How We Learned to Live on One Income
by Sue Dobbins
First on our list was to decide that a one income lifestyle was what we truly wanted. Gary and I spent a lot of time discussing our individual goals and our joint goals. It is important to remember that in order for this type of change to be successful each partner must have a sense of personal accomplishment and satisfaction through their day to day activities. If either partner believes that his/her worth is tied to a paycheck and to the "things" that can be acquired with that paycheck, then this venture will only yield an unhappy and unfulfilling situation for both partners. Gary and I both had to believe that my being home was going to have value to each of us both personally and as a couple. I think that is the real key to making this a success.
Once we determined that a one-income lifestyle was for us, we then made a commitment to figure out how best to go about achieving it and how best to maintain it throughout the years. (We did this while I was still employed of course.) This process requires that you look at ever part of your life to determine if one income will afford you the lifestyle you want. We made a list of everything (a budget-type list would work,): groceries, housing , medical, auto, education, entertainment, clothing, vacations, new cars, retirement, safety net fund, Gary's career plan, etc. Once that list was complete we discussed each item and determined our basic needs and expectations and what resources would be required to fulfill them. Remember that resources does not always equate to money. In addition to money, time would be a factor if Gary wanted to go back to school in order to advance his career. Be thorough when looking at your list because the list evolves into your plan.
Now that we had a plan the next step was to put the plan to work and determine when I would be able to leave my paid employment. Our main issue was building up our safety net fund. Part of our plan was to have six months of living expenses in savings before we made the change. What we decided to do was to begin living as if we had only Gary's income and put all other earnings toward the safety net fund. This worked for us in two ways: first, we were able to build our fund quickly and second, by the time I left my job we were already used to living and working our new plan. This process really set us off on the right foot.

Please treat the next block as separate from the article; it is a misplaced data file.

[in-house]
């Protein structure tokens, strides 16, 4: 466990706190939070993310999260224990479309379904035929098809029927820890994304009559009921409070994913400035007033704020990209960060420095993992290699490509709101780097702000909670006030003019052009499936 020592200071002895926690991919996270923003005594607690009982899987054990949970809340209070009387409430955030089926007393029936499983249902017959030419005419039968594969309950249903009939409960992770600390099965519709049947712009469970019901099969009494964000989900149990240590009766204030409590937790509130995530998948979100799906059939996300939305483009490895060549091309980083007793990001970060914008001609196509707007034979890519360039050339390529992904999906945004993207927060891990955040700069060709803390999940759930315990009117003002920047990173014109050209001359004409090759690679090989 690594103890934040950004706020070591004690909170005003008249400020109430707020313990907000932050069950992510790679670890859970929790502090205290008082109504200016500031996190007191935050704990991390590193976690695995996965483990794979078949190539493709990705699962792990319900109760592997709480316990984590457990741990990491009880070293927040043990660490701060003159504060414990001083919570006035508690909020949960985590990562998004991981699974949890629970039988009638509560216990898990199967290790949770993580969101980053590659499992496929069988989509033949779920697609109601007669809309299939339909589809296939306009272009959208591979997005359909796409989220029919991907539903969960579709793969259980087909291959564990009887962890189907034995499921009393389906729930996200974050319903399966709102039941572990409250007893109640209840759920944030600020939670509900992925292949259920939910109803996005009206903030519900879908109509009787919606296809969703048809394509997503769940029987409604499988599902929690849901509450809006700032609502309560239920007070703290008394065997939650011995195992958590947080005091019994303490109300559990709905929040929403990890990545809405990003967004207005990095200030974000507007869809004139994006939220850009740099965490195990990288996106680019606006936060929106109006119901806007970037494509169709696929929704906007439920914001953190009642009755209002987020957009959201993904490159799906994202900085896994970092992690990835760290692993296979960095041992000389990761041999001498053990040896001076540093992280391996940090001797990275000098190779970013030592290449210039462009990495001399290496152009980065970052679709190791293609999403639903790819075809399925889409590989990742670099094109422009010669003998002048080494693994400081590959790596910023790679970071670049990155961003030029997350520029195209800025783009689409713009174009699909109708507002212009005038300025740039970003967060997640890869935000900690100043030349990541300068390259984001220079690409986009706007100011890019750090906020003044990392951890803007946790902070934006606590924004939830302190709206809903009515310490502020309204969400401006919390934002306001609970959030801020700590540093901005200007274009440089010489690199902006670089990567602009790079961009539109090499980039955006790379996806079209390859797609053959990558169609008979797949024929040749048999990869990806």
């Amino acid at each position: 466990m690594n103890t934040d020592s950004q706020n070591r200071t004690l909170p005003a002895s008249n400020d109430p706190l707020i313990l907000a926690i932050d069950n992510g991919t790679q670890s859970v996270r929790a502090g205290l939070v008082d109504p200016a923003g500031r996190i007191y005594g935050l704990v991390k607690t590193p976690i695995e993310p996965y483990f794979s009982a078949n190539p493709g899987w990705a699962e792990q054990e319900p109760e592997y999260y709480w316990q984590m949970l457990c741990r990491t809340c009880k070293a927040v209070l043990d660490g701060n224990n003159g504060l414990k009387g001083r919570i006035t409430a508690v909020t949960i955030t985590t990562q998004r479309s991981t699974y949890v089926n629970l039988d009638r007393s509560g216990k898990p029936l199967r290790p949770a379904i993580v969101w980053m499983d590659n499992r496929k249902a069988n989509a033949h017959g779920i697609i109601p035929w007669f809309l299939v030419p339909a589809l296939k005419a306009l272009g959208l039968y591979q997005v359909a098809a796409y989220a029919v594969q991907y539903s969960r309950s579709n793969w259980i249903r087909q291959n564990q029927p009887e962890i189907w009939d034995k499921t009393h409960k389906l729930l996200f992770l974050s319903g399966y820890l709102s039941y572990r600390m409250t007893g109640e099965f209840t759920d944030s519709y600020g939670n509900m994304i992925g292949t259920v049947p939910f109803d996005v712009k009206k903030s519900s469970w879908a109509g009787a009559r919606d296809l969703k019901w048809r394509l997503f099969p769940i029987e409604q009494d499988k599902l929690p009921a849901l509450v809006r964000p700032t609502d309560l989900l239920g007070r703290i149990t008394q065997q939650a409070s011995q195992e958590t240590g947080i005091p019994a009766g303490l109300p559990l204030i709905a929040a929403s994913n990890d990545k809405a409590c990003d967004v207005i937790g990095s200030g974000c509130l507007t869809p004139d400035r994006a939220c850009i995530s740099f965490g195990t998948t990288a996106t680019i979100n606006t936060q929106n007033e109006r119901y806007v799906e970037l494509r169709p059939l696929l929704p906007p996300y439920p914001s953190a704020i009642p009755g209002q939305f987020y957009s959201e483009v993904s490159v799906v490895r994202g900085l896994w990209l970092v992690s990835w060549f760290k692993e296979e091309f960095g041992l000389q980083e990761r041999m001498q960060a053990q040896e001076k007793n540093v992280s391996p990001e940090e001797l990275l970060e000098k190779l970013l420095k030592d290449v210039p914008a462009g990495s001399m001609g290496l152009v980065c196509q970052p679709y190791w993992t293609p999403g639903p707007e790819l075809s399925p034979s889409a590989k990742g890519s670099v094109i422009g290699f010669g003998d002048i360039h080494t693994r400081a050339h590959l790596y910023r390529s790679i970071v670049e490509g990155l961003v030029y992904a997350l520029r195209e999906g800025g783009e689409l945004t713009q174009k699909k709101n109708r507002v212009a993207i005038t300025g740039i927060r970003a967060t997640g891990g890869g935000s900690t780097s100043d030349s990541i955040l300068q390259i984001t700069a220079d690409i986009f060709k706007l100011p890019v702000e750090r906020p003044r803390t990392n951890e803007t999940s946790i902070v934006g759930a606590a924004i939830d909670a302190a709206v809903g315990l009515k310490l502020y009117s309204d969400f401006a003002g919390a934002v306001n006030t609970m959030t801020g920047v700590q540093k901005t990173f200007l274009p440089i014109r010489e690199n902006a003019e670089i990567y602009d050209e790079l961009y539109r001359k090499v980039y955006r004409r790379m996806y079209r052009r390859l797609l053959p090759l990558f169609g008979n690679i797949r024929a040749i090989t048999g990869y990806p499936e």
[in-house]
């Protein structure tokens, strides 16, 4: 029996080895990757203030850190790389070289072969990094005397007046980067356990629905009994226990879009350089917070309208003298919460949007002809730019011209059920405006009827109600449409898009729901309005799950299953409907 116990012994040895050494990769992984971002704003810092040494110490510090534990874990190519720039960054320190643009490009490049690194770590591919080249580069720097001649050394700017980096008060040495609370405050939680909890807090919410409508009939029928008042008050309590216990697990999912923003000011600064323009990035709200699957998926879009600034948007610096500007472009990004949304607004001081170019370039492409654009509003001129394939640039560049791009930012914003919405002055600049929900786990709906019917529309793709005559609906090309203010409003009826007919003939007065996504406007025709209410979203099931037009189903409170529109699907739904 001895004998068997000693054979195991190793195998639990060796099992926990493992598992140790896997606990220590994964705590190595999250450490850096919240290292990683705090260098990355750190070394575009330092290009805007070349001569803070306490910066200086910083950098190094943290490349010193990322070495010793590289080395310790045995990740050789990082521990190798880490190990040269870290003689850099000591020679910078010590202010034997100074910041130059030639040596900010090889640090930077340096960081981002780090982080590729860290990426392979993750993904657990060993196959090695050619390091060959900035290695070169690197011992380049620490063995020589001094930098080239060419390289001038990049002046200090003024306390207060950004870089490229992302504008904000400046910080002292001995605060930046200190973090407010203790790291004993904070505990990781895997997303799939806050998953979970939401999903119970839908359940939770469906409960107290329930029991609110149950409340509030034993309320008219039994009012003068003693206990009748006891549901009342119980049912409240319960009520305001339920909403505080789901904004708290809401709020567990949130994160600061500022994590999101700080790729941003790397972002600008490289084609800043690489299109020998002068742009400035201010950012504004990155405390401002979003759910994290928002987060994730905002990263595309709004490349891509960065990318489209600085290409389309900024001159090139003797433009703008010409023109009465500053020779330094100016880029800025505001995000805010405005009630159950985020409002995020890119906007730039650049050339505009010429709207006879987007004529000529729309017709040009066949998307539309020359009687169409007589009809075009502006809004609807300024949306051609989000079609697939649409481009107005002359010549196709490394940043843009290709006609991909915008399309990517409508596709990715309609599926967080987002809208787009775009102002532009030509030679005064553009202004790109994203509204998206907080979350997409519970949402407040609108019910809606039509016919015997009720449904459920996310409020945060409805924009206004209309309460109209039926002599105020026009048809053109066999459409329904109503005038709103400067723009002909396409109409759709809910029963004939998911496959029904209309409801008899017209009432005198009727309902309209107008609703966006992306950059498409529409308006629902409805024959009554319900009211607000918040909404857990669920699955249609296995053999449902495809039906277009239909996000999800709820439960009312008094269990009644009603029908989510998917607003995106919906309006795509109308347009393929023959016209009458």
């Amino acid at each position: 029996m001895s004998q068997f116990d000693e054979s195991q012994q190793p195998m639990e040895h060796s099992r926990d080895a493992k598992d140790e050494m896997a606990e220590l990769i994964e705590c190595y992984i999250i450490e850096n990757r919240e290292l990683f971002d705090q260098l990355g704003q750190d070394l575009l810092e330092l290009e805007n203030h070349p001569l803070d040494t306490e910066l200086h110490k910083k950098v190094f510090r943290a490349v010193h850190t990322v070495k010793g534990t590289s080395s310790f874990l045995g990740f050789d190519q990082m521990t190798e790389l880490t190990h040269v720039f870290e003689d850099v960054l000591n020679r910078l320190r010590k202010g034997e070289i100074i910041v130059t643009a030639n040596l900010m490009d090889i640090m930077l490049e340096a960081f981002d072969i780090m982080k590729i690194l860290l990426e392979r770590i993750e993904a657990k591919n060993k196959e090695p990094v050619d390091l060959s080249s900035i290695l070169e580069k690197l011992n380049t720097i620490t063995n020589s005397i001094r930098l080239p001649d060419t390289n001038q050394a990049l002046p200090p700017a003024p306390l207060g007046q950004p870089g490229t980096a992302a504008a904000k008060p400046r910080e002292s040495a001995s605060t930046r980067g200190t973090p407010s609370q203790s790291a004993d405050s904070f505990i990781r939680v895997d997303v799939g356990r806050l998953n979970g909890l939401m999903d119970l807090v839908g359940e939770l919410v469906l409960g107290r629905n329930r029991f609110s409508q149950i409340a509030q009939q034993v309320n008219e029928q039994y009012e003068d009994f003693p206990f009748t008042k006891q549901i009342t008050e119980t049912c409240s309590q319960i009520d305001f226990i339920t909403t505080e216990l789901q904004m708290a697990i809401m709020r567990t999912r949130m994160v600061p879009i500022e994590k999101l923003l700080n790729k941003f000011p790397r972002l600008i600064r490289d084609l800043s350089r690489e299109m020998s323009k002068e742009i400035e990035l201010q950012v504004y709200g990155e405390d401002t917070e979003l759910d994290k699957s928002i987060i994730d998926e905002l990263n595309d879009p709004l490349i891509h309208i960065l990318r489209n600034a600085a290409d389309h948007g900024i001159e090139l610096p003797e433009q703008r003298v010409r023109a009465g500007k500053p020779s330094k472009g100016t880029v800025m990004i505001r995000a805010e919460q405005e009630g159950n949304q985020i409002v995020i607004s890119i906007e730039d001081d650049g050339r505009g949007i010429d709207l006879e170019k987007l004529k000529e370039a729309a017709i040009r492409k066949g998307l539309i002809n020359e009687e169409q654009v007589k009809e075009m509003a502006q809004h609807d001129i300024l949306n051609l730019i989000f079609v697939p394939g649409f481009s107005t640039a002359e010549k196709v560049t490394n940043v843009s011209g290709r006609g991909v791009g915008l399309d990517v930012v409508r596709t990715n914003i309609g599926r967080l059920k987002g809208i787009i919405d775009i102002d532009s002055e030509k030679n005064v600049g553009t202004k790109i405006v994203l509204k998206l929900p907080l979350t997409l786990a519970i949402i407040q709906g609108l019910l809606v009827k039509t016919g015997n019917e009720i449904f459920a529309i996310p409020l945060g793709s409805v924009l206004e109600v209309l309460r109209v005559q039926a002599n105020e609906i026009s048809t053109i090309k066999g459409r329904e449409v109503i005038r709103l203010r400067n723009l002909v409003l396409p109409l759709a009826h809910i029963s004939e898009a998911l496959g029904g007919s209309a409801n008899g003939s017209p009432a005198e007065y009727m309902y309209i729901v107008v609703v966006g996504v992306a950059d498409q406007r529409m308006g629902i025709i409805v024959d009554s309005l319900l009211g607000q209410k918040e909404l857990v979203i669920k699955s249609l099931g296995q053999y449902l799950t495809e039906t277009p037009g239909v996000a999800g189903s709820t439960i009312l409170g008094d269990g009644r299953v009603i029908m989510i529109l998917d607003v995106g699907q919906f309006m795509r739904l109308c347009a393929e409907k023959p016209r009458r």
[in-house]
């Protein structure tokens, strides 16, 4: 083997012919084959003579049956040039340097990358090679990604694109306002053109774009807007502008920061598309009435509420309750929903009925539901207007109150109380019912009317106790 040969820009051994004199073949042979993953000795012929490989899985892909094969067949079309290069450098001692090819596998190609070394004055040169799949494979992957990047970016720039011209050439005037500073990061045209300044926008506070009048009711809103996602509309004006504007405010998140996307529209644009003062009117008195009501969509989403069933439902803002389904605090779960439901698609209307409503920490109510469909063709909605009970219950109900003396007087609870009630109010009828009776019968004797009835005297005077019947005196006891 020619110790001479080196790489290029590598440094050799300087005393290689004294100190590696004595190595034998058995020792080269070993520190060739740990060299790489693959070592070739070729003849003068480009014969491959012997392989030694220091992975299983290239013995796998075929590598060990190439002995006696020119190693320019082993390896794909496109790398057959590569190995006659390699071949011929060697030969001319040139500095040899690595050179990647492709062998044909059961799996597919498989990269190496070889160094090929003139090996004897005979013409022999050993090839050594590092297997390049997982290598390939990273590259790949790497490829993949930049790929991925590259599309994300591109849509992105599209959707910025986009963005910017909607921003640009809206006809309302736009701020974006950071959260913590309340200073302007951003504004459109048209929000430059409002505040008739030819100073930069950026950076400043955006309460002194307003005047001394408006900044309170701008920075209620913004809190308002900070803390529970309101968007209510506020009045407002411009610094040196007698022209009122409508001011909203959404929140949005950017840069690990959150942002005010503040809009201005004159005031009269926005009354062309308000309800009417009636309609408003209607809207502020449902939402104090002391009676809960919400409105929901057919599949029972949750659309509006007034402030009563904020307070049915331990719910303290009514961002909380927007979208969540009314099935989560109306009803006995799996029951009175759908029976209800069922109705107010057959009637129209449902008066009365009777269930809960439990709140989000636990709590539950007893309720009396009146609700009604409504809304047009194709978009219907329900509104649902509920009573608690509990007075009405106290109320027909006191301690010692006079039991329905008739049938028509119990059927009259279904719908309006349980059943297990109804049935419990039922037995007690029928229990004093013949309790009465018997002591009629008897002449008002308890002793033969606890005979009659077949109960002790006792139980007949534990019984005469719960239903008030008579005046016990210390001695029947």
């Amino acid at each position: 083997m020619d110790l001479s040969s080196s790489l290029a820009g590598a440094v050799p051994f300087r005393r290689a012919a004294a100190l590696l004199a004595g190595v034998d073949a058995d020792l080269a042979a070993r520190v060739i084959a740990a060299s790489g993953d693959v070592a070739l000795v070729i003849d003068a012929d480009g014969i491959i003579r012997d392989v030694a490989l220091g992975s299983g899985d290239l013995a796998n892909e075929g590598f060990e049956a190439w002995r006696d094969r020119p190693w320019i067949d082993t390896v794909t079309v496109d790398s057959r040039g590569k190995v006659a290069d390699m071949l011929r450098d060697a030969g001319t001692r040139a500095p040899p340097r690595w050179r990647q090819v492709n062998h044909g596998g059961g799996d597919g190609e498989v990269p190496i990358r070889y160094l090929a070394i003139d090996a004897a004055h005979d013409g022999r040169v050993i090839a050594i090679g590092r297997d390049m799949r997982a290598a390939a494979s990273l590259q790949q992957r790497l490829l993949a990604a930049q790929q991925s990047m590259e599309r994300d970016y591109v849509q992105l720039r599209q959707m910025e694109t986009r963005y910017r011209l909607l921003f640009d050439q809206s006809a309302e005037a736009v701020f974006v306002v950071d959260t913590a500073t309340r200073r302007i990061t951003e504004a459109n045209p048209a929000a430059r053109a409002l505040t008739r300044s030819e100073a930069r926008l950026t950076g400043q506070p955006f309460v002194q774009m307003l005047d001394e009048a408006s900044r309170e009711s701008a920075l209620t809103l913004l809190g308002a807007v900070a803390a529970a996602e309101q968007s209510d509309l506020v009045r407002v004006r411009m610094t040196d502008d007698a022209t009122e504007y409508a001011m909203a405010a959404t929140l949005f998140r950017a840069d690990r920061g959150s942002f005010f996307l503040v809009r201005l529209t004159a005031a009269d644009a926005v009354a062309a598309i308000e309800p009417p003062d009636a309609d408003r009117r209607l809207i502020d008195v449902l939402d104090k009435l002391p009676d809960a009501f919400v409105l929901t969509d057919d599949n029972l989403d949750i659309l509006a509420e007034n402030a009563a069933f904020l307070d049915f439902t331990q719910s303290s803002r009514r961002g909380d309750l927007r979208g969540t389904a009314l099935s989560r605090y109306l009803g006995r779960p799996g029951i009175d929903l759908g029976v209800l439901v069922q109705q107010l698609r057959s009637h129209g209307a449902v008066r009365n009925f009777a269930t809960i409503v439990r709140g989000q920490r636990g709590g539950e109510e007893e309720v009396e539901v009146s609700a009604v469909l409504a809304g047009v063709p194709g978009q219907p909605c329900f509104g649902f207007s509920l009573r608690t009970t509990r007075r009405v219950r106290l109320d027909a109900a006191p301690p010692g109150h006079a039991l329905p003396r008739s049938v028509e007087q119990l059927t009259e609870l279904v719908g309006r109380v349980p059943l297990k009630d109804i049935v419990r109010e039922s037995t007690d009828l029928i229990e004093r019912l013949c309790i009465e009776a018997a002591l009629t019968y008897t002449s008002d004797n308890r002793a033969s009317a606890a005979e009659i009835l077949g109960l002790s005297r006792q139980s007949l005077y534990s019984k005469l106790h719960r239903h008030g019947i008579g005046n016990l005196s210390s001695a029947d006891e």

I believe the following popular phrase sums up our process: "You must plan your work and then work your plan."
We used a lot of resources in our planning the most helpful of which was the book "Your Money or Your Life," not because of the specific ideas on finances, but because of the money-relationship concept that it espoused. In order to be successful, whether you live on one income or multiple incomes, you must understand how money CAN and DOES affect your life. Although we looked at the lives of many well-known "frugalites" like Amy Dacyzyn of Tightwad Gazette fame we found that not all the things that worked for them worked for us. For instance, buying in bulk is definitely a good idea, but, we did not look at the time it would take us to consume the quantities, so some things went bad before we used them up. And since my motto is never leave a negative situation negative, we took that experience and learned how to buy food in the best quantities for us.
There are so many other things that we have learned, but I will stop with this. I could go on forever because this is a constant learning process and I just love the challenges we face together. I just love talking to people about this and trying to educate those who believe the myth that it takes A LOT of money to make it these days. I know that some will scoff at us because we have no children, but if we did they would have been factors in our list and in our plan and if we wanted to make it work we would have figured out how.
My husband Gary and I have been married for a little over ten years. Gary has always worked as a computer System's Analyst and I spent many years working as a Collection's Agent and later as an Electronics' Buyer. Our hectic job schedules kept us very busy and did not allow us the quantity or quality of time together that we both wanted. We got very tired of whisking in and out of the house at different times, eating breakfast on the run, dinner at the drive-thru and knowing only snippets of each other's lives. So, three years ago we decided to make a change to a one-income lifestyle that would afford us the opportunity to share time together the way we really wanted to. We enjoy hiking, camping, biking, but most of all just being homebodies, eating dinner together, taking a walk in the mornings or just having the time to do our own thing. I think the one thing we have learned from this transition is that time is a commodity that people rarely put a price on and yet it is probably the most valuable thing we possess.
Share your thoughts about this article with the editor: Click Here
Also In This Week's Issue
- Money skills key to child's future
- 6 steps to a successful money talk with your spouse
- 5 creative ways to wrap gift cards
- Thrifty stocking stuffers
- Should your kid take a part-time job?
- 6 secrets to saving more at discount stores
- Healthy family breakfasts
In The Dollar Stretcher Community
Get free parenting tips in your inbox each week!
Sign up for our free weekly newsletter Dollar Stretcher for Parents.